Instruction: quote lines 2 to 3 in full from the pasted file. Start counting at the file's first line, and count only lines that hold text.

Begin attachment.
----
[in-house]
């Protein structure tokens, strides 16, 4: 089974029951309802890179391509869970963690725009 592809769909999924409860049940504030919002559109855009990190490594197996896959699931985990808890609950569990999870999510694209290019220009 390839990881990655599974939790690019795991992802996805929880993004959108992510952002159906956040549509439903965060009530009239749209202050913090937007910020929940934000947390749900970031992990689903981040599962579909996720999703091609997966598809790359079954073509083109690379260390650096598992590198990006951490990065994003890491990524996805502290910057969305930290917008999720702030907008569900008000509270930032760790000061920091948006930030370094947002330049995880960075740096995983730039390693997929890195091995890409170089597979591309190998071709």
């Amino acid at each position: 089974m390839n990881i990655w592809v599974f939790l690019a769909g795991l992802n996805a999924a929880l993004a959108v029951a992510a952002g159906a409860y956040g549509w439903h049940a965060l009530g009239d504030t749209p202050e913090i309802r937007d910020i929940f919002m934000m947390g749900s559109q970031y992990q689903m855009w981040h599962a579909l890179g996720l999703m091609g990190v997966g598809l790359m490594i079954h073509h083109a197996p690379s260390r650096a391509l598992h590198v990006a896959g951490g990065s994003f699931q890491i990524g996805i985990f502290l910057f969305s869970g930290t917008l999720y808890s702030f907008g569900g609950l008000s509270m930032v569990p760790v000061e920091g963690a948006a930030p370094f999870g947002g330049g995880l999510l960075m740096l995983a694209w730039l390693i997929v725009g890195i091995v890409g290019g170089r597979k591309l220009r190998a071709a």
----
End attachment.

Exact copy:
């Protein structure tokens, strides 16, 4: 089974029951309802890179391509869970963690725009 592809769909999924409860049940504030919002559109855009990190490594197996896959699931985990808890609950569990999870999510694209290019220009 390839990881990655599974939790690019795991992802996805929880993004959108992510952002159906956040549509439903965060009530009239749209202050913090937007910020929940934000947390749900970031992990689903981040599962579909996720999703091609997966598809790359079954073509083109690379260390650096598992590198990006951490990065994003890491990524996805502290910057969305930290917008999720702030907008569900008000509270930032760790000061920091948006930030370094947002330049995880960075740096995983730039390693997929890195091995890409170089597979591309190998071709």
């Amino acid at each position: 089974m390839n990881i990655w592809v599974f939790l690019a769909g795991l992802n996805a999924a929880l993004a959108v029951a992510a952002g159906a409860y956040g549509w439903h049940a965060l009530g009239d504030t749209p202050e913090i309802r937007d910020i929940f919002m934000m947390g749900s559109q970031y992990q689903m855009w981040h599962a579909l890179g996720l999703m091609g990190v997966g598809l790359m490594i079954h073509h083109a197996p690379s260390r650096a391509l598992h590198v990006a896959g951490g990065s994003f699931q890491i990524g996805i985990f502290l910057f969305s869970g930290t917008l999720y808890s702030f907008g569900g609950l008000s509270m930032v569990p760790v000061e920091g963690a948006a930030p370094f999870g947002g330049g995880l999510l960075m740096l995983a694209w730039l390693i997929v725009g890195i091995v890409g290019g170089r597979k591309l220009r190998a071709a």